DRC, still no justice for the victims of the Yumbi massacre

A destroyed building in the town of Yumbi, DRC, 2019 A destroyed building in the town of Yumbi, DRC, 2019 Timo Mueller/Human Rights Watch

16 December 2020 

Two years on, investigations on the attack that claimed hundreds of lives are still ongoing

Hundreds of survivors and families of the victims are still awaiting justice for the massacre that killed 535 between the 16th and 17th December 2018 in the Democratic Republic of Congo (DRC). The atrocities were committed by members of the ethnic Batende group who, armed with machetes, knives and automatic weapons, stormed first the town of Yumbi, killing 170, mainly pertaining to the Banunu ethnic group, and then Nkolo II and Bogende villages, claiming more victims. 

Such terrible violence caused the death of at least 535 civilians, and it injured another 111. According to the United Nations (UN) and the government, the attacks were planned in advance and carried out by local leaders. These attacks also destroyed 1,500 houses, as well as schools and health centres, making it even harder for the people who, after fleeing the massacre, decided to return to their homes.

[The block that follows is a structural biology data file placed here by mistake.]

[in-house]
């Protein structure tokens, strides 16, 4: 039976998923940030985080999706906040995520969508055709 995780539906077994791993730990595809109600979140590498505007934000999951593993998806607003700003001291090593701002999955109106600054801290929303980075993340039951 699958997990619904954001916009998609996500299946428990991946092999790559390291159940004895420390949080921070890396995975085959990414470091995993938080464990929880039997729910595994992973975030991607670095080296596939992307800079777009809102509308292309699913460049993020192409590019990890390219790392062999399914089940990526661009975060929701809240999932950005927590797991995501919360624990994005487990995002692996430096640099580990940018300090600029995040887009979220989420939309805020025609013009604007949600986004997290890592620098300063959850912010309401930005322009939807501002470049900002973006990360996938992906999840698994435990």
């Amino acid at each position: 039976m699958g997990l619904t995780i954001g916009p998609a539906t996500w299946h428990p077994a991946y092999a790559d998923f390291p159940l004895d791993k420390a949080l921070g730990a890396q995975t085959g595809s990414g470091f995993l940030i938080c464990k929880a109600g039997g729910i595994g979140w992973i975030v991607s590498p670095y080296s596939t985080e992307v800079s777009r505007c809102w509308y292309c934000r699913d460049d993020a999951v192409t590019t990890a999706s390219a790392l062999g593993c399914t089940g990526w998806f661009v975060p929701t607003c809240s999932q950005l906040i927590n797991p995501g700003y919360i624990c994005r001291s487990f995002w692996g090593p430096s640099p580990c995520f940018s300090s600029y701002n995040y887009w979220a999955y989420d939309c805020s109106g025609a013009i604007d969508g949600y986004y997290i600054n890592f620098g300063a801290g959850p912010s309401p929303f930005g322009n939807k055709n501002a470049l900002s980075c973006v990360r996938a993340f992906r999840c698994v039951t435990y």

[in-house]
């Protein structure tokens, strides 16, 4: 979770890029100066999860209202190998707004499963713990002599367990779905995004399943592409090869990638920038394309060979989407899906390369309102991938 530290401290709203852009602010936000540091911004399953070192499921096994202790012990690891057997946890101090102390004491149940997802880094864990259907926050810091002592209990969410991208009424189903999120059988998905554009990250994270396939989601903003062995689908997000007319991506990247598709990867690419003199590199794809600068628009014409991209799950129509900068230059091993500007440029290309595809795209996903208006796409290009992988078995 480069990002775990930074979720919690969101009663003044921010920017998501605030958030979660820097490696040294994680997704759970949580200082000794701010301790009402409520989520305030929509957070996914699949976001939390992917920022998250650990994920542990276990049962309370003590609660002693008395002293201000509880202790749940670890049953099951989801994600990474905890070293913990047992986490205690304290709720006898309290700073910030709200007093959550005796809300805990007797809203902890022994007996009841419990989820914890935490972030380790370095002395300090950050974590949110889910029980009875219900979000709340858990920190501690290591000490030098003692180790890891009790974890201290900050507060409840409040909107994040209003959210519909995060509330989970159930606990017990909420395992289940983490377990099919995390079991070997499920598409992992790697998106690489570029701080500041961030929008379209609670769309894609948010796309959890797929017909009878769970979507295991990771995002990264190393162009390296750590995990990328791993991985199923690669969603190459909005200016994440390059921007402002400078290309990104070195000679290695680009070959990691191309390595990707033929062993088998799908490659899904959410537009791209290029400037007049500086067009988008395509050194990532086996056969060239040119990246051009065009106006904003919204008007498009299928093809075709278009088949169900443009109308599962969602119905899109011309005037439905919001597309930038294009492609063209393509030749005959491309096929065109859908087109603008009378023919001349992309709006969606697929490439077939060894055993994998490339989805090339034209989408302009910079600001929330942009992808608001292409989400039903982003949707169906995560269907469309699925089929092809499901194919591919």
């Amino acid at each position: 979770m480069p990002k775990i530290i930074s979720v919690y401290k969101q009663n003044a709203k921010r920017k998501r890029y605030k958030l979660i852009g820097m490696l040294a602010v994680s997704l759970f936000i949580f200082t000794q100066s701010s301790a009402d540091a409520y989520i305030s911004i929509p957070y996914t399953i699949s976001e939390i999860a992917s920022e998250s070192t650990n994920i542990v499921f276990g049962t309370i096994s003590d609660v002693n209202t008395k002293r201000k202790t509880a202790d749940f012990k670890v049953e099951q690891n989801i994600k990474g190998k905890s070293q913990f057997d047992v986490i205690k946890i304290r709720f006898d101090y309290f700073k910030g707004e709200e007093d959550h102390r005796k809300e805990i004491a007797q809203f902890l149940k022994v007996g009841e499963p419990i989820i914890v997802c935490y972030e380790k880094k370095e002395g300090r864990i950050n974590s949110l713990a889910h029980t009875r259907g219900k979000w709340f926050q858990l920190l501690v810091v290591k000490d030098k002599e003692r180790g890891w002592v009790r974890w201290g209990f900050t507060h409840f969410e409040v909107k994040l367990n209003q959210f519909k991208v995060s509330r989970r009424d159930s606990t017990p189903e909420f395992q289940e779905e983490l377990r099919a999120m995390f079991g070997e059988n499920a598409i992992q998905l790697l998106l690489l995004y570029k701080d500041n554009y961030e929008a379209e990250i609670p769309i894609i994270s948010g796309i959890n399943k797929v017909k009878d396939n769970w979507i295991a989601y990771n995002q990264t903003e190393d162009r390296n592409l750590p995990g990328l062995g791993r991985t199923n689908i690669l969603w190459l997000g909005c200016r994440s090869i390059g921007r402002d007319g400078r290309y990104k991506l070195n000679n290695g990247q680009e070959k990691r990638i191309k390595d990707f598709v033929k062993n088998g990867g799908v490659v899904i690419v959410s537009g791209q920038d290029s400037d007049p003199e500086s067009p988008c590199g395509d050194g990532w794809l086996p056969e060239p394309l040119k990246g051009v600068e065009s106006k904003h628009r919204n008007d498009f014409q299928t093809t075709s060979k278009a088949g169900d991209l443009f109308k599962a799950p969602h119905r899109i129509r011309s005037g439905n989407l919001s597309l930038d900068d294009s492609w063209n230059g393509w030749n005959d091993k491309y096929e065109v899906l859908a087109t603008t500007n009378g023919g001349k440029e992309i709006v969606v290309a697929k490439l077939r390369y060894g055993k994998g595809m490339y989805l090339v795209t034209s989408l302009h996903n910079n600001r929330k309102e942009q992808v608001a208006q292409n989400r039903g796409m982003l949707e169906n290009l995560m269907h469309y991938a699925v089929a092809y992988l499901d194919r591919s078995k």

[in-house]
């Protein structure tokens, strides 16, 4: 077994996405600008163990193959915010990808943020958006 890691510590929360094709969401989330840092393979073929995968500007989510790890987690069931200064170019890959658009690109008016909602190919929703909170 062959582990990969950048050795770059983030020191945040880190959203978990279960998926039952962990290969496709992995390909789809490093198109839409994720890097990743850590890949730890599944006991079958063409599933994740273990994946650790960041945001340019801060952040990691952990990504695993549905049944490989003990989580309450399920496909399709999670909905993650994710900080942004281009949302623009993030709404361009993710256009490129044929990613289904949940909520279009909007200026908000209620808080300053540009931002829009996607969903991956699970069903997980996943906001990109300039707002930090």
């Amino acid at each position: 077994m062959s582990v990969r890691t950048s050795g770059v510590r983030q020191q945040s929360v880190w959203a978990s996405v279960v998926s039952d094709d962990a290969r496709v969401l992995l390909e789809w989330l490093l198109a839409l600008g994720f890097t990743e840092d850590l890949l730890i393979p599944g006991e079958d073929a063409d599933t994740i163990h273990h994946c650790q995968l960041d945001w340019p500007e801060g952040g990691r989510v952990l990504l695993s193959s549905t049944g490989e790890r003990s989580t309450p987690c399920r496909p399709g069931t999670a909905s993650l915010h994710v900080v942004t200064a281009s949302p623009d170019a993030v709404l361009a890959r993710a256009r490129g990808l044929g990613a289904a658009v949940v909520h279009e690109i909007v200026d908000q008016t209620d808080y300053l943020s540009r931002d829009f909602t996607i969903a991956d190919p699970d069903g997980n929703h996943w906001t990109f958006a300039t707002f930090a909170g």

Two years on, investigations on the Yumbi massacre are still ongoing, but a source has revealed to Human Rights Watch that few of the dozen suspects who were arrested were then released, while motivations remain unknown. It’s commonly acknowledged that the authorities have failed to address properly the trauma survivors and families of the victims have to face. For this reason, ensuring fair prosecution for those suspected of having committed the crime is of utmost importance. Without justice and accountability, these massacres could occur again, and cause the death of innocent civilians. 


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Author: Alessia Rossinotti

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